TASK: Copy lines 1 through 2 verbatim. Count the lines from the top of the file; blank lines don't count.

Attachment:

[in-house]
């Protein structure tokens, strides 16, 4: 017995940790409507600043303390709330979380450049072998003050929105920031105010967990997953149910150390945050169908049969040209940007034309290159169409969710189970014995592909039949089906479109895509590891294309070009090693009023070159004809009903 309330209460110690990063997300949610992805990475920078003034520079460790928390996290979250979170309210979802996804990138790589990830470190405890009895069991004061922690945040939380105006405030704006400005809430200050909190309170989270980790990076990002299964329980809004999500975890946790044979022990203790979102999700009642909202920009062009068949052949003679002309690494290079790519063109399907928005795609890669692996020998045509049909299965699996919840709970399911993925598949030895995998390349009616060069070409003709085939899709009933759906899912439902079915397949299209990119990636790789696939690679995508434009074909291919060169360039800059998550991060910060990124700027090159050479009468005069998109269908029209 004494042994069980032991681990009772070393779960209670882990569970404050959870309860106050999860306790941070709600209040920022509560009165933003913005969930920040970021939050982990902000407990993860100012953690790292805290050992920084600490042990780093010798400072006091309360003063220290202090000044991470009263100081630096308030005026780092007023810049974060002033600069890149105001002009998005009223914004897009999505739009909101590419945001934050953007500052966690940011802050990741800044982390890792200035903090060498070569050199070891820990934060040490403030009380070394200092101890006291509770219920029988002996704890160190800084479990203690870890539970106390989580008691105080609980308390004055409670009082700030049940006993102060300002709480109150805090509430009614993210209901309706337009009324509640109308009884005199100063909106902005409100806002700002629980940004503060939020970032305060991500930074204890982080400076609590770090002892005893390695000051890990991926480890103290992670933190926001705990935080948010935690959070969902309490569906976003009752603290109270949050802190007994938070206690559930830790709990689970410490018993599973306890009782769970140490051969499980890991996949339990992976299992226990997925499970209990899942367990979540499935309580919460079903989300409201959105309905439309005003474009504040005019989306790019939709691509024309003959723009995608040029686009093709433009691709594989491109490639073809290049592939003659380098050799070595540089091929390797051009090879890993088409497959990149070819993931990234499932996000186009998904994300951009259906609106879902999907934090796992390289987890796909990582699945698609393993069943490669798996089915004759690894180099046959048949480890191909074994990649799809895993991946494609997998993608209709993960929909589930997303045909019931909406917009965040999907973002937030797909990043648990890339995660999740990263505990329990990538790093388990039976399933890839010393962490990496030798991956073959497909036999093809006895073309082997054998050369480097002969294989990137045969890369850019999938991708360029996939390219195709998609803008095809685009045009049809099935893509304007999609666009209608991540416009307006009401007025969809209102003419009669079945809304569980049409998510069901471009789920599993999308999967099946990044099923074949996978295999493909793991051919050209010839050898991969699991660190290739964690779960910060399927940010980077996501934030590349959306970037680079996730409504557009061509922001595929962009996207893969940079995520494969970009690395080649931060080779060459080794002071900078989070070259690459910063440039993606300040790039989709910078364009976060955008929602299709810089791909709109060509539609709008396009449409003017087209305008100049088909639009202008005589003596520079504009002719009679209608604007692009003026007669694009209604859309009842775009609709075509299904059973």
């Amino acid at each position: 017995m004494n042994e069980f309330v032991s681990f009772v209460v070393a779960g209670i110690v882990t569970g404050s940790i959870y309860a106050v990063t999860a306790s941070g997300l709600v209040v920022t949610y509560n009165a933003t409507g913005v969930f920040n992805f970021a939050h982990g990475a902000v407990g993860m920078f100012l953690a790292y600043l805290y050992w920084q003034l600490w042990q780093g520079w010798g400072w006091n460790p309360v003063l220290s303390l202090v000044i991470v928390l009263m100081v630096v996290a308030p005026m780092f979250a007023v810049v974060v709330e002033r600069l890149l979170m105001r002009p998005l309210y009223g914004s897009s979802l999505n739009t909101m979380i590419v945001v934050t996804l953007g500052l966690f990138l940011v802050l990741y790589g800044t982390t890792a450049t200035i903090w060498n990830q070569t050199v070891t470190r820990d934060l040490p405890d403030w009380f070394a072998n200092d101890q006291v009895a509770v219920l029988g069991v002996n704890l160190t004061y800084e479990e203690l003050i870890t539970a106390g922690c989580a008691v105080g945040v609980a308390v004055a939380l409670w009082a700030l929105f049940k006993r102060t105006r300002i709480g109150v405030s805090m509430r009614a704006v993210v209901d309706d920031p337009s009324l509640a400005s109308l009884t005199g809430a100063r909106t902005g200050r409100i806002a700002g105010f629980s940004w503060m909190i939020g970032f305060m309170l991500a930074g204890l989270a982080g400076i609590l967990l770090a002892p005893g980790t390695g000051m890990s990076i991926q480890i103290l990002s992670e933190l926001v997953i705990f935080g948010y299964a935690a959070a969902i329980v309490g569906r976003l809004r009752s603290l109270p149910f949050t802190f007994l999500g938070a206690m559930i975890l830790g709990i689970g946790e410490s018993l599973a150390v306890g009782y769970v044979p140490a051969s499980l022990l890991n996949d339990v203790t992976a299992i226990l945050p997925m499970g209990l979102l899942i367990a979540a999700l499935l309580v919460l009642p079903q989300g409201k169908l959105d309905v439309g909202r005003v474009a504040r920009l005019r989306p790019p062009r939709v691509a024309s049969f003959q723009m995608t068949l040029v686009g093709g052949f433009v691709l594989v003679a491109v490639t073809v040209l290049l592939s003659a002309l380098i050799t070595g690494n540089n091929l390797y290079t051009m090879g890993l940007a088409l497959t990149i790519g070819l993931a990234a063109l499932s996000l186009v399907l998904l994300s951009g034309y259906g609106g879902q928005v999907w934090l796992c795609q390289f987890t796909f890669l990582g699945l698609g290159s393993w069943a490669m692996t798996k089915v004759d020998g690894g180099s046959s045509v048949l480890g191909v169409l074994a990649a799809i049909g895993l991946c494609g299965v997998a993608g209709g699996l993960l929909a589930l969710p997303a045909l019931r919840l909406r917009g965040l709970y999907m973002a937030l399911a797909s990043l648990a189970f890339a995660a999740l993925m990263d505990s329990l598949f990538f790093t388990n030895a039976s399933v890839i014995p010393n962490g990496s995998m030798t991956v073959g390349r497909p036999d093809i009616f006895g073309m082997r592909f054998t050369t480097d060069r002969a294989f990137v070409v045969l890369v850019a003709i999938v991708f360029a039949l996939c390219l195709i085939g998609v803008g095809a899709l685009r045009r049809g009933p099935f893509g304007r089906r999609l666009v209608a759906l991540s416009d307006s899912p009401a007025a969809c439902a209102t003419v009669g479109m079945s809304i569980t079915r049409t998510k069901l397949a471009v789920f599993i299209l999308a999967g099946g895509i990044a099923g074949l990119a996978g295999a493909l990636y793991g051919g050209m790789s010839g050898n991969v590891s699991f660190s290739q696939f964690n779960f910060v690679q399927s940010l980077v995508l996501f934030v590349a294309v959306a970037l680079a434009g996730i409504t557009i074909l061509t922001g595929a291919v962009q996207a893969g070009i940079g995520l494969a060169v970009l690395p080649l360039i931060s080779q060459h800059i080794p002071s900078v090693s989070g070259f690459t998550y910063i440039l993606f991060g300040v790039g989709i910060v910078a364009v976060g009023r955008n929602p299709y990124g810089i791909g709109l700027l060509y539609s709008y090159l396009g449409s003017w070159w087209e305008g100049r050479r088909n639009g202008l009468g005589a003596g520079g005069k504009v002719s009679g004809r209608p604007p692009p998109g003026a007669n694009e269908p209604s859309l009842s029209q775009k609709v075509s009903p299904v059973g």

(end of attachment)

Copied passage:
[in-house]
């Protein structure tokens, strides 16, 4: 017995940790409507600043303390709330979380450049072998003050929105920031105010967990997953149910150390945050169908049969040209940007034309290159169409969710189970014995592909039949089906479109895509590891294309070009090693009023070159004809009903 309330209460110690990063997300949610992805990475920078003034520079460790928390996290979250979170309210979802996804990138790589990830470190405890009895069991004061922690945040939380105006405030704006400005809430200050909190309170989270980790990076990002299964329980809004999500975890946790044979022990203790979102999700009642909202920009062009068949052949003679002309690494290079790519063109399907928005795609890669692996020998045509049909299965699996919840709970399911993925598949030895995998390349009616060069070409003709085939899709009933759906899912439902079915397949299209990119990636790789696939690679995508434009074909291919060169360039800059998550991060910060990124700027090159050479009468005069998109269908029209 004494042994069980032991681990009772070393779960209670882990569970404050959870309860106050999860306790941070709600209040920022509560009165933003913005969930920040970021939050982990902000407990993860100012953690790292805290050992920084600490042990780093010798400072006091309360003063220290202090000044991470009263100081630096308030005026780092007023810049974060002033600069890149105001002009998005009223914004897009999505739009909101590419945001934050953007500052966690940011802050990741800044982390890792200035903090060498070569050199070891820990934060040490403030009380070394200092101890006291509770219920029988002996704890160190800084479990203690870890539970106390989580008691105080609980308390004055409670009082700030049940006993102060300002709480109150805090509430009614993210209901309706337009009324509640109308009884005199100063909106902005409100806002700002629980940004503060939020970032305060991500930074204890982080400076609590770090002892005893390695000051890990991926480890103290992670933190926001705990935080948010935690959070969902309490569906976003009752603290109270949050802190007994938070206690559930830790709990689970410490018993599973306890009782769970140490051969499980890991996949339990992976299992226990997925499970209990899942367990979540499935309580919460079903989300409201959105309905439309005003474009504040005019989306790019939709691509024309003959723009995608040029686009093709433009691709594989491109490639073809290049592939003659380098050799070595540089091929390797051009090879890993088409497959990149070819993931990234499932996000186009998904994300951009259906609106879902999907934090796992390289987890796909990582699945698609393993069943490669798996089915004759690894180099046959048949480890191909074994990649799809895993991946494609997998993608209709993960929909589930997303045909019931909406917009965040999907973002937030797909990043648990890339995660999740990263505990329990990538790093388990039976399933890839010393962490990496030798991956073959497909036999093809006895073309082997054998050369480097002969294989990137045969890369850019999938991708360029996939390219195709998609803008095809685009045009049809099935893509304007999609666009209608991540416009307006009401007025969809209102003419009669079945809304569980049409998510069901471009789920599993999308999967099946990044099923074949996978295999493909793991051919050209010839050898991969699991660190290739964690779960910060399927940010980077996501934030590349959306970037680079996730409504557009061509922001595929962009996207893969940079995520494969970009690395080649931060080779060459080794002071900078989070070259690459910063440039993606300040790039989709910078364009976060955008929602299709810089791909709109060509539609709008396009449409003017087209305008100049088909639009202008005589003596520079504009002719009679209608604007692009003026007669694009209604859309009842775009609709075509299904059973």